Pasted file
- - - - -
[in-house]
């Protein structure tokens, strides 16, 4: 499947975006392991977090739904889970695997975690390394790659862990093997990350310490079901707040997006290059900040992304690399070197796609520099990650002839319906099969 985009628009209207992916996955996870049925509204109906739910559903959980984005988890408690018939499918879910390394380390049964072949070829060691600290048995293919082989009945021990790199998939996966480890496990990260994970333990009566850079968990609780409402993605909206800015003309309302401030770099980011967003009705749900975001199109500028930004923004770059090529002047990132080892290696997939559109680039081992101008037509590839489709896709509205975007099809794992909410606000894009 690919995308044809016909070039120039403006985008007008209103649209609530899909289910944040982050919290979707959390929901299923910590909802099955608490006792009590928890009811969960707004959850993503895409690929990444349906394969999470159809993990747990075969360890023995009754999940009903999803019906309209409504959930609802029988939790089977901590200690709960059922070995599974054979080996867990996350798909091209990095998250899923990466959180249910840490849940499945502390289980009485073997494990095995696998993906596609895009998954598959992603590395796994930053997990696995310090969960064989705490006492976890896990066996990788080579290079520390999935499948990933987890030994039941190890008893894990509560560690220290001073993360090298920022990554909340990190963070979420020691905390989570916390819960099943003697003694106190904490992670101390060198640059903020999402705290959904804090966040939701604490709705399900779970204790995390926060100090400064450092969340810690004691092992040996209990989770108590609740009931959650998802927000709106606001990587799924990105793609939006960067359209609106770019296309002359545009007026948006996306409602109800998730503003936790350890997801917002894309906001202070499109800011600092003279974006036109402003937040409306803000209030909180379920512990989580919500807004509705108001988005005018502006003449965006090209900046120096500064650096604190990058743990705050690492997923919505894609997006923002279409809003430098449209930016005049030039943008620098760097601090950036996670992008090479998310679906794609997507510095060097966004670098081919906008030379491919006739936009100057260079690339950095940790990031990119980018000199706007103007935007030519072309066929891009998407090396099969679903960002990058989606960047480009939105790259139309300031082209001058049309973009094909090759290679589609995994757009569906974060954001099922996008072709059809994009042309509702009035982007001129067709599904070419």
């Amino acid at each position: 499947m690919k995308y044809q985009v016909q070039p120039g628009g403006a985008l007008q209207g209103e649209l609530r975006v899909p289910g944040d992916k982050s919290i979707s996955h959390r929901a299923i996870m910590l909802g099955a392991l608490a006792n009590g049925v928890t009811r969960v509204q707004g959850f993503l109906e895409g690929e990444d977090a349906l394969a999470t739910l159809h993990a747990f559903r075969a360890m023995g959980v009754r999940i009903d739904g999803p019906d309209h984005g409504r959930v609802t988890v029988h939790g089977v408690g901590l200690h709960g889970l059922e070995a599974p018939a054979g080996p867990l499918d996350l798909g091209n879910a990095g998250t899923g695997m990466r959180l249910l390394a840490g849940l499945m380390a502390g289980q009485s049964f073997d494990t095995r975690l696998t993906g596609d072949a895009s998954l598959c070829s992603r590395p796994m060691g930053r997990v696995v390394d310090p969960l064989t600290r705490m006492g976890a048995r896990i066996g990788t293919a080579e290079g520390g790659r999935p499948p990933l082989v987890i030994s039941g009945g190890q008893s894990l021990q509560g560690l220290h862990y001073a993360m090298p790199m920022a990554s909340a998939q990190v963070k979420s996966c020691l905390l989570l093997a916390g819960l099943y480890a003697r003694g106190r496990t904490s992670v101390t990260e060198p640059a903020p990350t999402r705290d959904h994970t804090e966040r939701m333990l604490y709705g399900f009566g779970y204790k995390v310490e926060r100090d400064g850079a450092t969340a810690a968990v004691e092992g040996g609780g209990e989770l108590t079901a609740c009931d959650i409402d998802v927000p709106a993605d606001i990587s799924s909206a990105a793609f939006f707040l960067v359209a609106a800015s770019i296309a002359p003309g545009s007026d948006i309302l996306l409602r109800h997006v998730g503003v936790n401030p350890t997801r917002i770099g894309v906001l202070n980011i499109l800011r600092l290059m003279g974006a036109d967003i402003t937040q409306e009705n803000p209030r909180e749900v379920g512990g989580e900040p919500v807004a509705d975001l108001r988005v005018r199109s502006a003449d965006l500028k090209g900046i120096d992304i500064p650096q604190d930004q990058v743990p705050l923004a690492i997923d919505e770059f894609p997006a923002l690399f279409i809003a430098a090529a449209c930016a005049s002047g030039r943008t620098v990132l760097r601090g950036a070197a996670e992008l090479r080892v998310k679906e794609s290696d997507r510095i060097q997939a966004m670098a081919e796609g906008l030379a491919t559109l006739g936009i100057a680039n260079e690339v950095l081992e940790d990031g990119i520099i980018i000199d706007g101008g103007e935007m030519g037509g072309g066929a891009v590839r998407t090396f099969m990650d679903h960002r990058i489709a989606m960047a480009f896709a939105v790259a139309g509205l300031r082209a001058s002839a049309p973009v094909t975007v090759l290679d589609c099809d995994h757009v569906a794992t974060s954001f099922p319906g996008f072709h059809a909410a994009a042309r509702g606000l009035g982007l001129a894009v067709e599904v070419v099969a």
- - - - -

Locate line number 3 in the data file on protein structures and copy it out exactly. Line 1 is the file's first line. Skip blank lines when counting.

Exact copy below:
């Amino acid at each position: 499947m690919k995308y044809q985009v016909q070039p120039g628009g403006a985008l007008q209207g209103e649209l609530r975006v899909p289910g944040d992916k982050s919290i979707s996955h959390r929901a299923i996870m910590l909802g099955a392991l608490a006792n009590g049925v928890t009811r969960v509204q707004g959850f993503l109906e895409g690929e990444d977090a349906l394969a999470t739910l159809h993990a747990f559903r075969a360890m023995g959980v009754r999940i009903d739904g999803p019906d309209h984005g409504r959930v609802t988890v029988h939790g089977v408690g901590l200690h709960g889970l059922e070995a599974p018939a054979g080996p867990l499918d996350l798909g091209n879910a990095g998250t899923g695997m990466r959180l249910l390394a840490g849940l499945m380390a502390g289980q009485s049964f073997d494990t095995r975690l696998t993906g596609d072949a895009s998954l598959c070829s992603r590395p796994m060691g930053r997990v696995v390394d310090p969960l064989t600290r705490m006492g976890a048995r896990i066996g990788t293919a080579e290079g520390g790659r999935p499948p990933l082989v987890i030994s039941g009945g190890q008893s894990l021990q509560g560690l220290h862990y001073a993360m090298p790199m920022a990554s909340a998939q990190v963070k979420s996966c020691l905390l989570l093997a916390g819960l099943y480890a003697r003694g106190r496990t904490s992670v101390t990260e060198p640059a903020p990350t999402r705290d959904h994970t804090e966040r939701m333990l604490y709705g399900f009566g779970y204790k995390v310490e926060r100090d400064g850079a450092t969340a810690a968990v004691e092992g040996g609780g209990e989770l108590t079901a609740c009931d959650i409402d998802v927000p709106a993605d606001i990587s799924s909206a990105a793609f939006f707040l960067v359209a609106a800015s770019i296309a002359p003309g545009s007026d948006i309302l996306l409602r109800h997006v998730g503003v936790n401030p350890t997801r917002i770099g894309v906001l202070n980011i499109l800011r600092l290059m003279g974006a036109d967003i402003t937040q409306e009705n803000p209030r909180e749900v379920g512990g989580e900040p919500v807004a509705d975001l108001r988005v005018r199109s502006a003449d965006l500028k090209g900046i120096d992304i500064p650096q604190d930004q990058v743990p705050l923004a690492i997923d919505e770059f894609p997006a923002l690399f279409i809003a430098a090529a449209c930016a005049s002047g030039r943008t620098v990132l760097r601090g950036a070197a996670e992008l090479r080892v998310k679906e794609s290696d997507r510095i060097q997939a966004m670098a081919e796609g906008l030379a491919t559109l006739g936009i100057a680039n260079e690339v950095l081992e940790d990031g990119i520099i980018i000199d706007g101008g103007e935007m030519g037509g072309g066929a891009v590839r998407t090396f099969m990650d679903h960002r990058i489709a989606m960047a480009f896709a939105v790259a139309g509205l300031r082209a001058s002839a049309p973009v094909t975007v090759l290679d589609c099809d995994h757009v569906a794992t974060s954001f099922p319906g996008f072709h059809a909410a994009a042309r509702g606000l009035g982007l001129a894009v067709e599904v070419v099969a």